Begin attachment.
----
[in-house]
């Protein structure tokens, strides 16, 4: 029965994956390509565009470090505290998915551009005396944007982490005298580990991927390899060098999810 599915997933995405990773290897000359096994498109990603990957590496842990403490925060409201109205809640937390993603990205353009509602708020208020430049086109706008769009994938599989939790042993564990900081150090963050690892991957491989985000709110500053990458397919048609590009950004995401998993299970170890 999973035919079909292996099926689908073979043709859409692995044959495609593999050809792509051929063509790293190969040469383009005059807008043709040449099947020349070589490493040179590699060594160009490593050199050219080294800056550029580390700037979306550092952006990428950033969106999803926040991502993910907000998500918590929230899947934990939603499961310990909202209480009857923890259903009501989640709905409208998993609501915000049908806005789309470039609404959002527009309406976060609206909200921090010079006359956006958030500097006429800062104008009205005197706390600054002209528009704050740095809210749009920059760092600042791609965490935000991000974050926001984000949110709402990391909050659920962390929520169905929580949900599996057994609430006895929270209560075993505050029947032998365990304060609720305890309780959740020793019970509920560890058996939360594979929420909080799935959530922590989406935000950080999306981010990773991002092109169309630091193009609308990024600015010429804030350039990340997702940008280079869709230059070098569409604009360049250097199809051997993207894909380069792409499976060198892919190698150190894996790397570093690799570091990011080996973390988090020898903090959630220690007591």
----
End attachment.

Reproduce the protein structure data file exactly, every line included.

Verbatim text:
[in-house]
């Protein structure tokens, strides 16, 4: 029965994956390509565009470090505290998915551009005396944007982490005298580990991927390899060098999810 599915997933995405990773290897000359096994498109990603990957590496842990403490925060409201109205809640937390993603990205353009509602708020208020430049086109706008769009994938599989939790042993564990900081150090963050690892991957491989985000709110500053990458397919048609590009950004995401998993299970170890 999973035919079909292996099926689908073979043709859409692995044959495609593999050809792509051929063509790293190969040469383009005059807008043709040449099947020349070589490493040179590699060594160009490593050199050219080294800056550029580390700037979306550092952006990428950033969106999803926040991502993910907000998500918590929230899947934990939603499961310990909202209480009857923890259903009501989640709905409208998993609501915000049908806005789309470039609404959002527009309406976060609206909200921090010079006359956006958030500097006429800062104008009205005197706390600054002209528009704050740095809210749009920059760092600042791609965490935000991000974050926001984000949110709402990391909050659920962390929520169905929580949900599996057994609430006895929270209560075993505050029947032998365990304060609720305890309780959740020793019970509920560890058996939360594979929420909080799935959530922590989406935000950080999306981010990773991002092109169309630091193009609308990024600015010429804030350039990340997702940008280079869709230059070098569409604009360049250097199809051997993207894909380069792409499976060198892919190698150190894996790397570093690799570091990011080996973390988090020898903090959630220690007591």